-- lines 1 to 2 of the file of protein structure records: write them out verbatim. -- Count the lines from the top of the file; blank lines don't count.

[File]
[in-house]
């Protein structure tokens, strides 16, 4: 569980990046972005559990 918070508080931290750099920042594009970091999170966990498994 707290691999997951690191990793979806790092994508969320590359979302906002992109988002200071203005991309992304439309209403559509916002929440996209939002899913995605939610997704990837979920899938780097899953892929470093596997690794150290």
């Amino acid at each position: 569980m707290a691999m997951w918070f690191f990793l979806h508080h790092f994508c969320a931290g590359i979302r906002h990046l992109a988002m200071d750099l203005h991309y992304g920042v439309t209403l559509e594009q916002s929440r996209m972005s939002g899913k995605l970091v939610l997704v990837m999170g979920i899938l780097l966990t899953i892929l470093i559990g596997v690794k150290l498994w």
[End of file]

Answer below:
[in-house]
């Protein structure tokens, strides 16, 4: 569980990046972005559990 918070508080931290750099920042594009970091999170966990498994 707290691999997951690191990793979806790092994508969320590359979302906002992109988002200071203005991309992304439309209403559509916002929440996209939002899913995605939610997704990837979920899938780097899953892929470093596997690794150290």